Facebook Finally Gets What It Deserves


A federal judge this Tuesday declined to toss out the FTC’s antitrust suit against Facebook, stating that they had a good case to proceed.

Facebook, which is now called Meta Platforms, had requested that Federal Judge James Boasberg from D.C. federal court to toss out the suit in which the federal government wanted the court to force Facebook to sell WhatsApp and Instagram.

The FTC’s legal battle with Facebook represents one of the largest challenges the federal government has had with a tech company for decades, and is now being closely looked at as Washington moves to tackle Big Tech’s large political power.

“Ultimately, if the FTC can prove its case and succeed at summary judgment is anybody’s guess. The Court does not engage in speculation at this motion-to-dismiss time period, where the FTC’s accusations are treated as accurate, the agency has said a plausible relief claim,” said Boasberg.

The FTC had sued Facebook during the former Donald Trump White House, and its complaint was refused by the court. The agency filed a new complaint in Aug., adding more details on the allegations that the social media tech company destroyed rivals using unfair practices and once again asking the judge to force them to sell messaging app WhatsApp and photo app Instagram.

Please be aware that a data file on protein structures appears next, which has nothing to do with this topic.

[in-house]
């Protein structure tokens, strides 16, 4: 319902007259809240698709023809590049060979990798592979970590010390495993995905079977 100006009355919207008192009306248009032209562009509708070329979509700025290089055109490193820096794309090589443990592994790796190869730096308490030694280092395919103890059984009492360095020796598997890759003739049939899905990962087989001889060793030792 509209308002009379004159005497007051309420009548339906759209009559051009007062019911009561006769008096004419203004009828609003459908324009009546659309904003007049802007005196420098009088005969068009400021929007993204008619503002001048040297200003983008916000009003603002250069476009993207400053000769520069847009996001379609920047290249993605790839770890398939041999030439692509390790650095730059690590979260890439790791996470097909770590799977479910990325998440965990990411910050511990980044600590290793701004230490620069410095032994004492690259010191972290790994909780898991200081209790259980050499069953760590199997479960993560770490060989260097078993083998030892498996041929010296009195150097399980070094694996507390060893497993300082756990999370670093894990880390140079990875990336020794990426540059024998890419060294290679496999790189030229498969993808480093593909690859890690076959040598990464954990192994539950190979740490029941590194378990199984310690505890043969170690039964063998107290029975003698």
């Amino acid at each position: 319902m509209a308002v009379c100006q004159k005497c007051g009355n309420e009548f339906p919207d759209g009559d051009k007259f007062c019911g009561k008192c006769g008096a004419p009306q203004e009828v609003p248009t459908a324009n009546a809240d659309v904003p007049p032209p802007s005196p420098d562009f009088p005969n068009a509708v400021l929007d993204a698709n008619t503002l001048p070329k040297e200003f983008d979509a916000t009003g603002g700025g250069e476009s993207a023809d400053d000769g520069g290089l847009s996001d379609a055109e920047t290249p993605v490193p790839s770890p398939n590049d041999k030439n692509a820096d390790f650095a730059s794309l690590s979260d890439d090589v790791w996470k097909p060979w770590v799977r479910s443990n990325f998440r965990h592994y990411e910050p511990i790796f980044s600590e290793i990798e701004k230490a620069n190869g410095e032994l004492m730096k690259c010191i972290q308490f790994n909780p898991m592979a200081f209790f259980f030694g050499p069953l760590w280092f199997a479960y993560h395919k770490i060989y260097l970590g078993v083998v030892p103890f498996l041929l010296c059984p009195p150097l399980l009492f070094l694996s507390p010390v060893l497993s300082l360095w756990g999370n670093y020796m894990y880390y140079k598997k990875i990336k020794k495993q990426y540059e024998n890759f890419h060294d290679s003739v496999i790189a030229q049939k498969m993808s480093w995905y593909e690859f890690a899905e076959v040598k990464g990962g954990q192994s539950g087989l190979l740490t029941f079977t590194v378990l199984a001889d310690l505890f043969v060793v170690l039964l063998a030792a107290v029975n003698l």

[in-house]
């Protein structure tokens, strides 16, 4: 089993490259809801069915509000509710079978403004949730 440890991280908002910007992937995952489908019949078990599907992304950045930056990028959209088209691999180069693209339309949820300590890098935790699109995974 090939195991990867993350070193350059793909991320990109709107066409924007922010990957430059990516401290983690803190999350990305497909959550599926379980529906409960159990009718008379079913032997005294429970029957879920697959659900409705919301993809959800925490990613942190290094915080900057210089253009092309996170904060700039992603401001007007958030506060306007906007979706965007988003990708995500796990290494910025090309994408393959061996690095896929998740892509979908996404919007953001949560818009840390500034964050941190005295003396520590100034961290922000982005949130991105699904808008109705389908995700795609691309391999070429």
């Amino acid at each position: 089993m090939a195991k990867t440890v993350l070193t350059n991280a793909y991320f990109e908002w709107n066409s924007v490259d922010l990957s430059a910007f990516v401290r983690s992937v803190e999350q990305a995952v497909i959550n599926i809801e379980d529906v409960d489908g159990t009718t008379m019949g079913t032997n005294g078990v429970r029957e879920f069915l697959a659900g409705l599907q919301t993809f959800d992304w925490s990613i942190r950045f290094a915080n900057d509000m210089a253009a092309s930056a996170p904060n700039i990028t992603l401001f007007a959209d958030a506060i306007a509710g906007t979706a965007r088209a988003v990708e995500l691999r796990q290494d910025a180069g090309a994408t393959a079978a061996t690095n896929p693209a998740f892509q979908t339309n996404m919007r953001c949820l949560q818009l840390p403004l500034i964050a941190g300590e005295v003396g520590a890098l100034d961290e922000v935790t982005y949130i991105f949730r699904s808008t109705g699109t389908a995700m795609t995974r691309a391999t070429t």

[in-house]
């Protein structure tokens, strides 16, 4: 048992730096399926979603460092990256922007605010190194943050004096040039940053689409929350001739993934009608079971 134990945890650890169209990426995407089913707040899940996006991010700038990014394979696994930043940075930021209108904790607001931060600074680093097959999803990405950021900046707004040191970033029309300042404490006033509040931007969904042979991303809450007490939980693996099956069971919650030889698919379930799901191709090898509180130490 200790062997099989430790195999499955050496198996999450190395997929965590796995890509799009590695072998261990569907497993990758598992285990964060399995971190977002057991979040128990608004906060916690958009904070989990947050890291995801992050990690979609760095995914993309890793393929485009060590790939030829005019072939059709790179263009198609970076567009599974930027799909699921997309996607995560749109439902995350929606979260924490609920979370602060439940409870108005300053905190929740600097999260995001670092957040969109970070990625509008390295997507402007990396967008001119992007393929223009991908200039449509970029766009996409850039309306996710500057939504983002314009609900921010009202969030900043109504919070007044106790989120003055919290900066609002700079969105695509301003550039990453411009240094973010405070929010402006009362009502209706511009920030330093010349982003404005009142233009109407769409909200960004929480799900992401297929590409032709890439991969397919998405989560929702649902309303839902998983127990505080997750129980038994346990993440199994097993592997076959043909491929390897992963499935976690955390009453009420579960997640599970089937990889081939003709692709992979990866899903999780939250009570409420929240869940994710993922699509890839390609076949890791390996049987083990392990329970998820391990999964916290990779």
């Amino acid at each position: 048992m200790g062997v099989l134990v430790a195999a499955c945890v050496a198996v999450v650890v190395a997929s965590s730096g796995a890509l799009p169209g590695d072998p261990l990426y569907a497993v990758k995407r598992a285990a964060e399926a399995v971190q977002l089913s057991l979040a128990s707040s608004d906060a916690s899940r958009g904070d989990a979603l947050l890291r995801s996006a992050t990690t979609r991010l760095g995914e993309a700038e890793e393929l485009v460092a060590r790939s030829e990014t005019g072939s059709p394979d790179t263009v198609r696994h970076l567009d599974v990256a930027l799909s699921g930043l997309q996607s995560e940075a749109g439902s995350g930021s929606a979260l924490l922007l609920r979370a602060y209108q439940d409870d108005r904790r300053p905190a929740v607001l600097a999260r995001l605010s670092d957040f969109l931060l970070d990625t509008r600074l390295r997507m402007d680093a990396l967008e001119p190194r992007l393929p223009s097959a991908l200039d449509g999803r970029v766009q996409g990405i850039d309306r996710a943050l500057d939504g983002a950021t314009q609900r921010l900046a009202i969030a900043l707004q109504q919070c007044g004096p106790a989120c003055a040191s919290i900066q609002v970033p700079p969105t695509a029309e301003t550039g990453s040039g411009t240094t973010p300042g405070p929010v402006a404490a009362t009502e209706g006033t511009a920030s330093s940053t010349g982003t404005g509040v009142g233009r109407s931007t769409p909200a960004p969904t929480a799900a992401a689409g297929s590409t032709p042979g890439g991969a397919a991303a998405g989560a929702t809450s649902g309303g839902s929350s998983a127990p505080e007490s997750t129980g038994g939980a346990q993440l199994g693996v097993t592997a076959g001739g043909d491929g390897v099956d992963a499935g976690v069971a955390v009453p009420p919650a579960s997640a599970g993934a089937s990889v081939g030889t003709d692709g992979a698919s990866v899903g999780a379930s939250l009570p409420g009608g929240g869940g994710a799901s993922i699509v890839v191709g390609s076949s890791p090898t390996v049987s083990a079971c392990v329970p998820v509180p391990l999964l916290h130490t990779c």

Meta shares increased 1.9% this Tuesday, closed at $334.37.

In his decision to deny the dismissal, the federal judge, however, stated that the FTC would not press allegations that Facebook would not accept interoperability permissions with other apps as a way to keep its power, stating that those policies were abandoned in 2018 and Facebook’s most recent enforcement of the new policy was even older.

But Boasberg said the FTC that Chairman Lina Khan, who pushed for an amended complaint against Facebook, should not have recused herself, stating that her part was less like a judge and a lot more like a prosecutor.

“Although Lina Khan has showed opinions about Facebook’s monopoly powers, those views do not mean the sort of ‘axe to grind’ due to animosity that has disqualified some prosecutors previously,” said Boasberg.

Author: Steven Sinclaire